Posts by Greg Wilbur


Lord’s Day worship imperceptively reorients our affections towards heaven and away from earthly concerns, towards the eternal rather than those things that are passing away, to the way of the cross instead of our own comfort. The on-going shaping of the Sabbath equips, prepares, challenges, and changes us.


Ambrose brought the singing of hymns to congregational worship and established what became the foundation of Ambrosian Chant. Hymns like “O Splendor of God’s Glory Bright” and “Come, Thou, Redeemer of the Earth” have instructed countless churches throughout the centuries.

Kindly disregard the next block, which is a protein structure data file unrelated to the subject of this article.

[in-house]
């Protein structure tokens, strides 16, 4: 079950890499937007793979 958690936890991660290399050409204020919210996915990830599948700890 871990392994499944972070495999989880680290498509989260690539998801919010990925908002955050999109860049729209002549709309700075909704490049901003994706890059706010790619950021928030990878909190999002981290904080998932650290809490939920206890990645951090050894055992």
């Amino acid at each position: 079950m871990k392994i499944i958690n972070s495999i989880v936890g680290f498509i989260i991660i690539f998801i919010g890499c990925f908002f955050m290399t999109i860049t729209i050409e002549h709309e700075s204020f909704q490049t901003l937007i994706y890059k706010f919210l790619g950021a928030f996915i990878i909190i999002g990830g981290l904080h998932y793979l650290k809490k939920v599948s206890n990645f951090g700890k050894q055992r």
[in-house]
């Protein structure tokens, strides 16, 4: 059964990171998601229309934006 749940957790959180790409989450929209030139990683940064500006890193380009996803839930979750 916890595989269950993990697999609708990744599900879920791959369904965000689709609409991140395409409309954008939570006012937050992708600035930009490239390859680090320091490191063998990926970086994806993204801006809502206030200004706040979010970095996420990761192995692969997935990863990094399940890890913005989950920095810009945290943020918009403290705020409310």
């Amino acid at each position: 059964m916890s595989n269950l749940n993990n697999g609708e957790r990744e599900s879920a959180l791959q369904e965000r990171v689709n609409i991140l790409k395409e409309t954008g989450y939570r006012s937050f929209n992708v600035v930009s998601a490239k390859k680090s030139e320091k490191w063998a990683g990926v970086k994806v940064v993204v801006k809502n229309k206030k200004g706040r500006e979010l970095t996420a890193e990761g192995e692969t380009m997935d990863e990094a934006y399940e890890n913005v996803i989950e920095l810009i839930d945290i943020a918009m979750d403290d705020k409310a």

This song of comfort and hope would have been particularly consoling during the unrest and uncertainly of the early days of the Reformation. Reminding the people of the truth of the Gospel, the promises of life in death, and the glory of Christ that drives away the darkness of the lands under the shadow of death.


Congregational singing should be corporate—with thought and sensitivity given to participatory songs and vocal parts so that the congregation can actually sing.


Before we borrow too many of the forms and feel of an antithetical aesthetic and bring them into worship, we should first make sure that it fits the purpose of worship in the context of a worship space and the reflected beauty of our transcendent God.